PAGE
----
Re: fallocate INSERT_RANGE/COLLAPSE_RANGE is completely broken [PATCH]

From: Dave Chinner
Date: Tue Mar 29 2016 - 18:38:32 EST

On Mon, Mar 28, 2016 at 10:04:10PM -0800, Kent Overstreet wrote:
> On Tue, Mar 29, 2016 at 04:15:58PM +1100, Dave Chinner wrote:
> > On Mon, Mar 28, 2016 at 08:25:46PM -0800, Kent Overstreet wrote:
> > > Bit of previous discussion:
> > >
> > >
> > > The underlying issue is that we have no mechanism for invalidating a range of
> > > the pagecache and then _keeping it invalidated_ while we Do Stuff.
> > >
> > > The fallocate INSERT_RANGE/COLLAPSE_RANGE situation seems likely to be worse
> > > than I initially thought. I've been digging into this in the course of bcachefs
> > > testing - I was hitting assertions that meant state hanging off the page cache
> > > (in this case, allocation information, i.e. whether we needed to reserve space
> > > on write) was inconsistent with the btree in writepages().
> > >
> > > Well, bcachefs isn't the only filesystem that hangs additional state off the
> > > pagecache, and the situation today is that an unpriviliged user can cause
> > > inconsistencies there by just doing buffered reads concurrently with
> > > INSERT_RANGE/COLLAPSE_RANGE. I highly highly doubt this is an issue of just
> > > "oops, you corrupted your file because you were doing stupid stuff" - who knows
> > > what internal invariants are getting broken here, and I don't particularly care
> > > to find out.
> >
> > I'd like to see a test case for this. Concurrent IO and/or page
> > faults should not run at the same as fallocate on XFS. Hence I'd
> > like to see the test cases that demonstrate buffered reads are
> > causing corruption during insert/collapse range operations. We use
> > the same locking strategy for fallocate as we use for truncate and
> > all the other internal extent manipulation operations, so if there's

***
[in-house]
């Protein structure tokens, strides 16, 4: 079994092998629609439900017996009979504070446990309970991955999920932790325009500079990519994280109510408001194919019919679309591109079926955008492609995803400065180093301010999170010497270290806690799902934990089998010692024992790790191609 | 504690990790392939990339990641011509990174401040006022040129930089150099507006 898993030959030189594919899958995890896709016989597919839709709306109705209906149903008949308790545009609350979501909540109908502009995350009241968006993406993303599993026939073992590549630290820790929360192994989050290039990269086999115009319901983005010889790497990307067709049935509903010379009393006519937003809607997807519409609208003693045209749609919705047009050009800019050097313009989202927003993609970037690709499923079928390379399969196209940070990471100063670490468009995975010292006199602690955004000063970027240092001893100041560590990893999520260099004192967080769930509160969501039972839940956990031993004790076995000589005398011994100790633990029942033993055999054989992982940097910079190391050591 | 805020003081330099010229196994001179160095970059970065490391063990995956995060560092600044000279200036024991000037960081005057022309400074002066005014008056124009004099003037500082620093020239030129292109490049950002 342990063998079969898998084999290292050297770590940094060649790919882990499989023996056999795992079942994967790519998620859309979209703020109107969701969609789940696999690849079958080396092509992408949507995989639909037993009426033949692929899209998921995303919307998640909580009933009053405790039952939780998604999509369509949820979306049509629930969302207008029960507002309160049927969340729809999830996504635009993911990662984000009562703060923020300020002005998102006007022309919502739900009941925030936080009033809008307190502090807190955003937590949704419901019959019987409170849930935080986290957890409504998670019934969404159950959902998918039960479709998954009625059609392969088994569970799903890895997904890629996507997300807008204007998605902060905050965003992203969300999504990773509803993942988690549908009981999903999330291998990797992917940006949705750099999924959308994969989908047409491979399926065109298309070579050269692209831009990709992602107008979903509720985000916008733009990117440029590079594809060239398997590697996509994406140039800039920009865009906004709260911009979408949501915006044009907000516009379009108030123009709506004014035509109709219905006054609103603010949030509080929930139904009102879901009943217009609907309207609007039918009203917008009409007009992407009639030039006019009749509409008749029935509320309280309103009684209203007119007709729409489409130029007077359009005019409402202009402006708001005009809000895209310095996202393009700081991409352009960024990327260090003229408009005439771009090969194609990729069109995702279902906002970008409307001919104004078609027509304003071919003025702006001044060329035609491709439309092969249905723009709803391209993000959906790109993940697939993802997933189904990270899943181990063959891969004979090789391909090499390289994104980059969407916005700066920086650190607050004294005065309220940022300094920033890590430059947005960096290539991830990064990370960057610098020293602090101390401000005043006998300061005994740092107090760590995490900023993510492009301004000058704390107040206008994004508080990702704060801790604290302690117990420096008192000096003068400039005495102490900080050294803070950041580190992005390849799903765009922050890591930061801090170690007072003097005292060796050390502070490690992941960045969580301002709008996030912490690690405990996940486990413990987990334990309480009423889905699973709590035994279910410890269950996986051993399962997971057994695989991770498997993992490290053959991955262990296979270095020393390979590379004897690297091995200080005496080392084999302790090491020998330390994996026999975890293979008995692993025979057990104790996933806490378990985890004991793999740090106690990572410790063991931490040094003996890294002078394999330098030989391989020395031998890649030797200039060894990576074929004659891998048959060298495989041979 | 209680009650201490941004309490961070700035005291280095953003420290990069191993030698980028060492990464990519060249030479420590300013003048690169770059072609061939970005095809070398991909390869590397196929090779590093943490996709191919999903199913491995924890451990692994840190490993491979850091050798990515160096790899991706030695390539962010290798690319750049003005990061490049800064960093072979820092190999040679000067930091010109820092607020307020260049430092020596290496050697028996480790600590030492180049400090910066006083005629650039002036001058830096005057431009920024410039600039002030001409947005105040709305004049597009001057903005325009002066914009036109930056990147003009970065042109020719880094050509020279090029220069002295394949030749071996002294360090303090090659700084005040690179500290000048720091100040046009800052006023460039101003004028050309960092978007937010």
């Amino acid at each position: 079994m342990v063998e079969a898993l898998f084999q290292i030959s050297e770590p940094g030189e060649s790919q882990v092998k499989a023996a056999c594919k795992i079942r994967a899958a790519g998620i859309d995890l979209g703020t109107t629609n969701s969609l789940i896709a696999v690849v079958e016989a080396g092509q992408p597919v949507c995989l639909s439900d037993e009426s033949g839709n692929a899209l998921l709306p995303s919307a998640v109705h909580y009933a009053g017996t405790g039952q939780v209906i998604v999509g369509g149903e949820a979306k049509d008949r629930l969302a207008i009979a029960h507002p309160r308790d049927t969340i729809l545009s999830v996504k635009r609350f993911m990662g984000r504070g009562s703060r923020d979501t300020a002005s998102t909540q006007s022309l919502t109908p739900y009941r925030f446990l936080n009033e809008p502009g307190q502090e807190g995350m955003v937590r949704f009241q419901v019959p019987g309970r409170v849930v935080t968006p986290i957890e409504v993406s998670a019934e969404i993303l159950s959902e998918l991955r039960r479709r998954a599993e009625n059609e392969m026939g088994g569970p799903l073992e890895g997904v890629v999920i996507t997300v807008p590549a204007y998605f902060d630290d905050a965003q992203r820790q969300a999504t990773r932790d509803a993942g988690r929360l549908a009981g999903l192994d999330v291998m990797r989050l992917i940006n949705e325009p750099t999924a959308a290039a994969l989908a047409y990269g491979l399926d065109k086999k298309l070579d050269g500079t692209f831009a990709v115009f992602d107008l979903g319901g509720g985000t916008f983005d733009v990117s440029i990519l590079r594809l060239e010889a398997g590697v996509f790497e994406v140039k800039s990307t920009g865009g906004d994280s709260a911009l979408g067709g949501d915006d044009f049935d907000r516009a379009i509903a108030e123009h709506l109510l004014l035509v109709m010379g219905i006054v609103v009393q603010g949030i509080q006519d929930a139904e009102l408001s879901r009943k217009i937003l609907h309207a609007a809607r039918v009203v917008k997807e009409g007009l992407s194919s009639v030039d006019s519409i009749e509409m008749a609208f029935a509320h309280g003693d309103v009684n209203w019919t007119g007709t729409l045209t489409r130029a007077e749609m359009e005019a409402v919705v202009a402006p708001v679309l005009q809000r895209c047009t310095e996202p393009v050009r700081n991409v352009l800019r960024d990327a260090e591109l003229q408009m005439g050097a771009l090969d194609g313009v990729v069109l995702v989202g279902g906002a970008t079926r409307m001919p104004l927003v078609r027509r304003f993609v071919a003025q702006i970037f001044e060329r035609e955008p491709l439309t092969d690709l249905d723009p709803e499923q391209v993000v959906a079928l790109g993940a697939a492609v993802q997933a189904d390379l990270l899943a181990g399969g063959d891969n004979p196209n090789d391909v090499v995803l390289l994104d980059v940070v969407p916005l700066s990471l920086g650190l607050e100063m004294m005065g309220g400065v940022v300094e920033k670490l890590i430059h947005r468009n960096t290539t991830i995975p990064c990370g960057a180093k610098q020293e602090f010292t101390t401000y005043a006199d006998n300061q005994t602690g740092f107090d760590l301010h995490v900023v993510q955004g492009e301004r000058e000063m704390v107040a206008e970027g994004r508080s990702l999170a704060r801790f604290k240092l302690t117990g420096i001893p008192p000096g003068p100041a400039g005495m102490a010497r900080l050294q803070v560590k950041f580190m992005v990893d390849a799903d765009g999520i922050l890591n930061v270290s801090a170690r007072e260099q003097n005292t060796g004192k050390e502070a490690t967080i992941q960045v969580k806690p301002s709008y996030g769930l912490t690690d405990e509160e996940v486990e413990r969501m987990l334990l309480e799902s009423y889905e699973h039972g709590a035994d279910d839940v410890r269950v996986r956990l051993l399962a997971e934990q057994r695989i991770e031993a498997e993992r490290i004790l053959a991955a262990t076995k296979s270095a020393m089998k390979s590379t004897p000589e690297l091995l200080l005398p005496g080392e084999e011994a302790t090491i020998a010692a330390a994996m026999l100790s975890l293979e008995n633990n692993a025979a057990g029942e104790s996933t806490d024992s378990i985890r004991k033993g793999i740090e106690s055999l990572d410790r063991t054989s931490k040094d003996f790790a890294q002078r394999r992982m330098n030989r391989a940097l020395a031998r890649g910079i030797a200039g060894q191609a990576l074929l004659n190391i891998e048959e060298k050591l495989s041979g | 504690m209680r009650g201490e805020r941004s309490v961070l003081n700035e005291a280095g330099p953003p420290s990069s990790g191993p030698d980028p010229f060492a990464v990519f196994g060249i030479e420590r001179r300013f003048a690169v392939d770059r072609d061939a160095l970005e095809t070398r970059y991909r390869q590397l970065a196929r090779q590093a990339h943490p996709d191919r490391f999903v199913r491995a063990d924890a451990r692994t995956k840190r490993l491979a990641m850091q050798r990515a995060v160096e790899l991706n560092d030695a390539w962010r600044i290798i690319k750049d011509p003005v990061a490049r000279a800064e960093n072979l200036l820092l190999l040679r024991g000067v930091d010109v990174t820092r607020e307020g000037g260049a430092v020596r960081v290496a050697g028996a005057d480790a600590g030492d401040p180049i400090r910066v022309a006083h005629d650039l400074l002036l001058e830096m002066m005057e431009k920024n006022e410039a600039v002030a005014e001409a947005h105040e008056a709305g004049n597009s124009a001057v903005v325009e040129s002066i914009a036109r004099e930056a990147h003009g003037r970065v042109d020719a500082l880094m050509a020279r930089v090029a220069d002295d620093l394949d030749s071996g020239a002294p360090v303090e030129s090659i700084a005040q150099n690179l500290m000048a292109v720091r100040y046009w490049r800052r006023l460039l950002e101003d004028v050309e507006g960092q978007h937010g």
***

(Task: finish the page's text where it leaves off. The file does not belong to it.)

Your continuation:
> > something wrong, we need to fix it.
> It's entirely possible I'm wrong about XFS - your fault path locking looked
> correct, and I did see you had extra locking in your buffered read path but I
> thought it was a different lock. I'll recheck later, but for the moment I'm just
> going to assume I misspoke (and tbh always found xfs's locking to be quite
> rigorous).

There are two locks the XFS_IOLOCK for read/write/splice IO path vs
truncate/fallocate exclusion, and XFS_MMAPLOCK for page fault vs
truncate/fallocate exclusion.

> ext4 uses the generic code in all the places you're hooking into though -
> .fault, .read_iter, etc.
> The scheme I've got in this patch should perform quite a bit better than what
> you're doing - only locking in the slow cache miss path, vs. every time you
> touch the page cache.

I'm not sure I follow - how does this work when a fallocate
operation use the page cache for, say, zeroing data blocks rather
than invalidating them (e.g. FALLOC_FL_ZERO_RANGE can validly zero
blocks through the page cache, so can hole punching)? Won't the
buffered read then return a mix of real and zeroed data, depending
who wins the race to each underlying page lock?

i.e. if the locking only occurs in the page insert slow path, then
it doesn't provide sufficient exclusion for extent manipulation
operations that use the page cache during their normal operation.
IOWs, other, higher level synchronisation methods for fallocate
are still necessary....


Dave Chinner